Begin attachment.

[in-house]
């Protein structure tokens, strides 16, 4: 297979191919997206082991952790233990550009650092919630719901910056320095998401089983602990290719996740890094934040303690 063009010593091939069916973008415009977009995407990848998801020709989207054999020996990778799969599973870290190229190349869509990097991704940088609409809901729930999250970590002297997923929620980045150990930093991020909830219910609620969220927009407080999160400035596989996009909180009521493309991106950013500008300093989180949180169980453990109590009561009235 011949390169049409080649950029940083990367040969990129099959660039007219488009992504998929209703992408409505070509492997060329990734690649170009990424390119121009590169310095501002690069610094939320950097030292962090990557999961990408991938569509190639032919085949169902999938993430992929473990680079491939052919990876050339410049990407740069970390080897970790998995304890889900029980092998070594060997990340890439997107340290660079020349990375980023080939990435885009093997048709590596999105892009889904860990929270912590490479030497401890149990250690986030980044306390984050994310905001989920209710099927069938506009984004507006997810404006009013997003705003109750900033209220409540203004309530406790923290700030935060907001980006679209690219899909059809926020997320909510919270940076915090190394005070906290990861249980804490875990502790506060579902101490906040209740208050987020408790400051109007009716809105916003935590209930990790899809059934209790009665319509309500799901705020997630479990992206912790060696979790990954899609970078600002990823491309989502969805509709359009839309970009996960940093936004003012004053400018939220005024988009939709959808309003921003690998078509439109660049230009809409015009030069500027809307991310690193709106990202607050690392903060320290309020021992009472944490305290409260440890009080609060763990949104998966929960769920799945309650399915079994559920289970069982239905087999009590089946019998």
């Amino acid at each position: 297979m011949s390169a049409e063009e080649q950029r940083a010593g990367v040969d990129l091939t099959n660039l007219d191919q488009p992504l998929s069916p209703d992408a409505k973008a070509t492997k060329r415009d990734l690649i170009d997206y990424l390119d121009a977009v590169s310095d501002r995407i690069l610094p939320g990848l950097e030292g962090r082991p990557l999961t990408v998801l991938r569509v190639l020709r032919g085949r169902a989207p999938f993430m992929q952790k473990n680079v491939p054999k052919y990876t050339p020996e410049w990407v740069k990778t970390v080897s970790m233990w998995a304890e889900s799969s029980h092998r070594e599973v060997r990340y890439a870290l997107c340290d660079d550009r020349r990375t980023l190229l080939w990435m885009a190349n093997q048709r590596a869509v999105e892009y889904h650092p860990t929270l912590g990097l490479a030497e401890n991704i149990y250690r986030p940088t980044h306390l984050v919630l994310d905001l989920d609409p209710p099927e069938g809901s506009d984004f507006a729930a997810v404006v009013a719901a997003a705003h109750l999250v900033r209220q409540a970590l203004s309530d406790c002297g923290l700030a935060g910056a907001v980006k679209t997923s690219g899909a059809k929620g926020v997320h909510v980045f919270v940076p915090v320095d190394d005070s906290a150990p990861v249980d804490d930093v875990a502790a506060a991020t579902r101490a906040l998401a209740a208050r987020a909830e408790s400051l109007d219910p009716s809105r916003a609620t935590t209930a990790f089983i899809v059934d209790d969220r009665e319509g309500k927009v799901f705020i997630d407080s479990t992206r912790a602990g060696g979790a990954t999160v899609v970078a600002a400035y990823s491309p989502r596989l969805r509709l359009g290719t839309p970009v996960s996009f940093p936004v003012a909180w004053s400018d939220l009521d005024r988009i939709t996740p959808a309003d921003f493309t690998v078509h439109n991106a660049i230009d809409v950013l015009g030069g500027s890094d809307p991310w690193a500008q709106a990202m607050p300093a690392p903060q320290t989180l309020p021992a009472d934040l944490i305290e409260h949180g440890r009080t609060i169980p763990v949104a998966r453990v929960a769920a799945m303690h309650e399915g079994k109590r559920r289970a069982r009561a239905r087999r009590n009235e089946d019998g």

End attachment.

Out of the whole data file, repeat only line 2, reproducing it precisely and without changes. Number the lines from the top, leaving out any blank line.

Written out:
């Protein structure tokens, strides 16, 4: 297979191919997206082991952790233990550009650092919630719901910056320095998401089983602990290719996740890094934040303690 063009010593091939069916973008415009977009995407990848998801020709989207054999020996990778799969599973870290190229190349869509990097991704940088609409809901729930999250970590002297997923929620980045150990930093991020909830219910609620969220927009407080999160400035596989996009909180009521493309991106950013500008300093989180949180169980453990109590009561009235 011949390169049409080649950029940083990367040969990129099959660039007219488009992504998929209703992408409505070509492997060329990734690649170009990424390119121009590169310095501002690069610094939320950097030292962090990557999961990408991938569509190639032919085949169902999938993430992929473990680079491939052919990876050339410049990407740069970390080897970790998995304890889900029980092998070594060997990340890439997107340290660079020349990375980023080939990435885009093997048709590596999105892009889904860990929270912590490479030497401890149990250690986030980044306390984050994310905001989920209710099927069938506009984004507006997810404006009013997003705003109750900033209220409540203004309530406790923290700030935060907001980006679209690219899909059809926020997320909510919270940076915090190394005070906290990861249980804490875990502790506060579902101490906040209740208050987020408790400051109007009716809105916003935590209930990790899809059934209790009665319509309500799901705020997630479990992206912790060696979790990954899609970078600002990823491309989502969805509709359009839309970009996960940093936004003012004053400018939220005024988009939709959808309003921003690998078509439109660049230009809409015009030069500027809307991310690193709106990202607050690392903060320290309020021992009472944490305290409260440890009080609060763990949104998966929960769920799945309650399915079994559920289970069982239905087999009590089946019998």